A Little-Known Soldier and His Major Role with the Rough Riders

Under a lone maple tree on a small island surrounded by Sections 31, 32, 33 and 34 at Woodlawn Cemetery lies a single soldier named Gustave A. Kalbe (Nee Kolbe). While all alone now, he is a testament to some amazing United States history, patriotism and family tragedy.

Gustave was born in Hamburg, Germany, in 1874. The first of many family tragedies happened when his sea captain father died in 1876 from Yellow Fever while in Santos, Brazil. To seek information on her husband’s death, Gustave’s mother, Catherine, set out in October 1878 aboard the German ship Pommerania. On November 26, the ship collided with the British Iron Braque Moel Eilian off the coast of Dover in the English Channel. She was one of roughly 50 lives lost in the wreck.

Rough Riders

This event left the four Kolbe children orphans. Richard, the youngest, was the only one to survive past age 30. The siblings emigrated to the United States all at different times and settled in Syracuse, New York.  Bertha died in September of 1893, having committed suicide by drowning herself in Onondaga Lake. Newspaper accounts said that she has become despondent in her classwork at school. A note on her nightstand said she would not be back and asked that her brother take care of her affairs. She then rented a boat and sailed out to the middle of the lake. The boat was found the next morning turned upside down. Bertha was 25. Frederick “Fritz” died in February 1896 of Typhoid Fever. Fritz had been a private with the 13th Infantry stationed at Fort Niagara at the time of his death. He was 24.

As for Gustave’s story, it is quite amazing. He emigrated to the United States in 1889 and worked as a salesman. On May 11, 1898, he enlisted in the Army at the start of the Spanish-American War. He enlisted in Chicago, Illinois, and became part of the 1st Cavalry – better known as the Rough Riders. Yes, that’s the group that was led by Theodore Roosevelt. The Rough Riders were part of the first Americans to be sent to Cuba for the war. In a letter Gustave sent to his brother Richard, he told him “Don’t have any fear. If anything happens to me, I will sell my life as dearly as possible.” Gustave indeed sold his life.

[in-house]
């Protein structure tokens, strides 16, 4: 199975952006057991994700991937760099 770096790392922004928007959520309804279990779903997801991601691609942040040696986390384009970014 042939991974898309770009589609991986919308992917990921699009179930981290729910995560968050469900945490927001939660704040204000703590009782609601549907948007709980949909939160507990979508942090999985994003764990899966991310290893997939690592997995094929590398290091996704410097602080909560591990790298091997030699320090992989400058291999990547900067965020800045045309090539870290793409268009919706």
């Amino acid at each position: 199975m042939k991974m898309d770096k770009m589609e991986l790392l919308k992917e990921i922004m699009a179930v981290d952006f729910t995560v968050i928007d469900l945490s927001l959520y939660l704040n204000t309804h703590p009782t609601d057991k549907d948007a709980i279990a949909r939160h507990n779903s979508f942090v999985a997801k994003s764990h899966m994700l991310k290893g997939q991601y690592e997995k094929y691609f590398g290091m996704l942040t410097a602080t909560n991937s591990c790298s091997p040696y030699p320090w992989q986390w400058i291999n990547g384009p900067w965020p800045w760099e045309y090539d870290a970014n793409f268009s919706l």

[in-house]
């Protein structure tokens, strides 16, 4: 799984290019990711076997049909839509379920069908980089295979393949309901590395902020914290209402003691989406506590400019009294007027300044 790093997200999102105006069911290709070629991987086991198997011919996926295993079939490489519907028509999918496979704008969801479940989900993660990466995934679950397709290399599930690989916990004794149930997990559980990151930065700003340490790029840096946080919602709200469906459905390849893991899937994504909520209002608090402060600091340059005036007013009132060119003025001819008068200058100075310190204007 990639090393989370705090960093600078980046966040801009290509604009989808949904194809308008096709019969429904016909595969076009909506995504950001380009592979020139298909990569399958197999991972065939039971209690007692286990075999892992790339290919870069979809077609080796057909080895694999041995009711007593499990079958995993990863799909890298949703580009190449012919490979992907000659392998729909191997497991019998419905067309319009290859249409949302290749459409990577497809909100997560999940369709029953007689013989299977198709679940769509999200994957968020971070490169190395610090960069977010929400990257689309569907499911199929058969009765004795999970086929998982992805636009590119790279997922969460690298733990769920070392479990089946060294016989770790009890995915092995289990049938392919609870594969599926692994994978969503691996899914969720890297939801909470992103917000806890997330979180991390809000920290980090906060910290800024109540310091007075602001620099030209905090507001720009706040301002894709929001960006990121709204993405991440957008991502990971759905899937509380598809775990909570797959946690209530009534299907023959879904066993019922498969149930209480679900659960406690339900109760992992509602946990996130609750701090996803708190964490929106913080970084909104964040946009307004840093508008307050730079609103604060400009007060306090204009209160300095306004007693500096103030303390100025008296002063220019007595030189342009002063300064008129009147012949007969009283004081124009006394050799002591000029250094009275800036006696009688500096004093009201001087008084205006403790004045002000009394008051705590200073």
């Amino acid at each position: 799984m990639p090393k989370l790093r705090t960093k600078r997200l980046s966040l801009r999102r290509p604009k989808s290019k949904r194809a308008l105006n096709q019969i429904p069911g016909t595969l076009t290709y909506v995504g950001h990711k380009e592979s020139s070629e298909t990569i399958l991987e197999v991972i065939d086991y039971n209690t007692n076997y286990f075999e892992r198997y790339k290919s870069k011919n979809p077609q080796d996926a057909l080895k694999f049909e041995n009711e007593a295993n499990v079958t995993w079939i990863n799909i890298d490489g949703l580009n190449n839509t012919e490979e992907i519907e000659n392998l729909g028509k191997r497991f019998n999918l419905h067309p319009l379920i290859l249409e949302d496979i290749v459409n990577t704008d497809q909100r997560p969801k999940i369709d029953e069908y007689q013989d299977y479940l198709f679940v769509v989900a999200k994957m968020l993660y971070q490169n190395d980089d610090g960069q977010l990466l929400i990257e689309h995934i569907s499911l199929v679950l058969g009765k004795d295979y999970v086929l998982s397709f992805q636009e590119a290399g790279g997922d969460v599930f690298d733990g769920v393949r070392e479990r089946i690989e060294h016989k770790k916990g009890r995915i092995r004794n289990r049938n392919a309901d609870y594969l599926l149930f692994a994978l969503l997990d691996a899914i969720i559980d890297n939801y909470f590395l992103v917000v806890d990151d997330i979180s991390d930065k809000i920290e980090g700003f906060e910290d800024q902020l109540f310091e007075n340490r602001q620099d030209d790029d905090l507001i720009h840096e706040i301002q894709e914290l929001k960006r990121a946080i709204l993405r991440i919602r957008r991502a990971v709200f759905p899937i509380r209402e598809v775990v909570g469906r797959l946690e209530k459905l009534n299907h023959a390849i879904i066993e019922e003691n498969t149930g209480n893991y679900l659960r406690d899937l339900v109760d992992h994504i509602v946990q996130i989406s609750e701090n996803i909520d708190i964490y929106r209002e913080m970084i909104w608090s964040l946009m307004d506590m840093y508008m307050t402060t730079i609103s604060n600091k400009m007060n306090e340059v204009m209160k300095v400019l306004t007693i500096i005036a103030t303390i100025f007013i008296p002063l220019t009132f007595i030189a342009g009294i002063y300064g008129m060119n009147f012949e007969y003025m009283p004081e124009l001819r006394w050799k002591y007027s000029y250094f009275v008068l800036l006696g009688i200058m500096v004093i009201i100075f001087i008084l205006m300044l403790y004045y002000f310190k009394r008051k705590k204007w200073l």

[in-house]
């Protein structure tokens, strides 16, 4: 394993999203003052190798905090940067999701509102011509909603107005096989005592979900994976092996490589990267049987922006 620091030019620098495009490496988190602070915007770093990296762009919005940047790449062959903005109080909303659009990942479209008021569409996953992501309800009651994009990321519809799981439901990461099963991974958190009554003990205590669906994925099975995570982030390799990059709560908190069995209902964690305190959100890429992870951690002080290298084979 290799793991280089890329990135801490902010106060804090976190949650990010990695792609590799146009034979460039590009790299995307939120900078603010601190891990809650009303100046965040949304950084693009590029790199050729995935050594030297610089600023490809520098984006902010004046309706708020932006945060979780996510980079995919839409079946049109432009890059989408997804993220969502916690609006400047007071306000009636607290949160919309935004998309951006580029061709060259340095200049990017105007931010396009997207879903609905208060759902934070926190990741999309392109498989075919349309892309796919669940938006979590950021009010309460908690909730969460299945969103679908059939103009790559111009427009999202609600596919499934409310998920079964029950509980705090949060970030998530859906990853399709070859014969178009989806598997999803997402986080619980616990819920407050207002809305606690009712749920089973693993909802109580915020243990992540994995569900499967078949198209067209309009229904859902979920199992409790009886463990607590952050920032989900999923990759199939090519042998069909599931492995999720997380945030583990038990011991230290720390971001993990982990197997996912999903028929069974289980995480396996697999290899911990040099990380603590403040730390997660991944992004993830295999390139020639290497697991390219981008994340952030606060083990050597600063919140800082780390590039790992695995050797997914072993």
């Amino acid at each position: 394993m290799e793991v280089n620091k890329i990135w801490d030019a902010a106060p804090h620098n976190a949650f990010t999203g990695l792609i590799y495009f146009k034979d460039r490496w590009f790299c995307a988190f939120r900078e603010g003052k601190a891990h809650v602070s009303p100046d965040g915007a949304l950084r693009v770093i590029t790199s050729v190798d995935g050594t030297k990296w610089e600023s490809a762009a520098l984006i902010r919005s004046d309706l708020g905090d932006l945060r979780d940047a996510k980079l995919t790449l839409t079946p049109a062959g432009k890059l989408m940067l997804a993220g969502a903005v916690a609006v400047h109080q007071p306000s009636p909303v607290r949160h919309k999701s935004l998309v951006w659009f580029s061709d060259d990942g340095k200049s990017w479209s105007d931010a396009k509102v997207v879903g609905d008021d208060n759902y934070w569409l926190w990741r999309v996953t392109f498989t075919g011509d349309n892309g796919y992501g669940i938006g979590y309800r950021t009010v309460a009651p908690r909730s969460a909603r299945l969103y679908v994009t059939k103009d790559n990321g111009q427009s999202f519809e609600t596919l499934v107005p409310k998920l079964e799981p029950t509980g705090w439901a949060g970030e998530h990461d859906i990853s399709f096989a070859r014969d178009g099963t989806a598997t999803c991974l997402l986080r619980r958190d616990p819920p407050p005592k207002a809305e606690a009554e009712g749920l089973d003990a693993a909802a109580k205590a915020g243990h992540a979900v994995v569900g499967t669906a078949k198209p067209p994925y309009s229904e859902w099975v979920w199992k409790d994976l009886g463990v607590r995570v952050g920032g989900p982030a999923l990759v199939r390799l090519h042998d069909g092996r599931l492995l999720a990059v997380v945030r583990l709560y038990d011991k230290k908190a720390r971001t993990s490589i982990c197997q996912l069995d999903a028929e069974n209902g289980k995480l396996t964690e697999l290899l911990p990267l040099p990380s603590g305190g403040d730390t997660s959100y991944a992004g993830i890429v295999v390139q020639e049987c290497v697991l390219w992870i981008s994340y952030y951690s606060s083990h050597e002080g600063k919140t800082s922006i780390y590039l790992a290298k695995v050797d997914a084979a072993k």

Gustave was the first American to fire when the Rough Riders arrived on June 24, 1898. He was also the first to be killed. He was left in a sandy grave with 7 of his comrades on the battlefield of LaGuasima, Cuba, because Richard could not afford to bring his brother’s body back from Cuba. Hearing the story of Gustave, the Syracuse Herald newspaper not only sent a representative to Cuba to retrieve the body, but paid all the expenses to do so.

On July 21, Adam C. Haeselbarth, the Sunday editor, and undertaker Samuel S. Mullin left Syracuse for Santiago, Chile. Secretary of War Russell A. Alger had furnished the orders to facilitate the recovery mission. Newspapers from all over the United States recounted the tale of the journey to bring Gustave home. The men reached Kolbe’s grave on August 11 at about 7:30 a.m. Haeselbarth remarked about that day as one he would never forget, saying “It was in many respects an example of what American soldiers have been forced to suffer for months on the island of Cuba.”  At 4 p.m., with Kolbe’s body in a metallic casket, the return trip began.

After a more than 4,000-mile journey and a stop in New York City for a period of quarantine, Kolbe returned home to a hero’s welcome at 2 p.m. on August 25.  Gustave was to lay in state in the city armory from 9 a.m. until 2 p.m. on August 28. A funeral service befitting the soldier immediately followed. Afterward, his flag-draped coffin was pulled in a hearse by four grey horses dressed in funeral bunting to Woodlawn Cemetery. It was estimated that more than 40,000 people lined the streets from the armory to his final resting place. The grave was donated by Woodlawn Cemetery and his near his sister’s final resting place. A Veterans of the Spanish-American War Post was created in his honor and members would come lay flowers on his grave for some years after. Today, his grave serves as a reminder of the sacrifices that American soldiers make for the idea of freedom.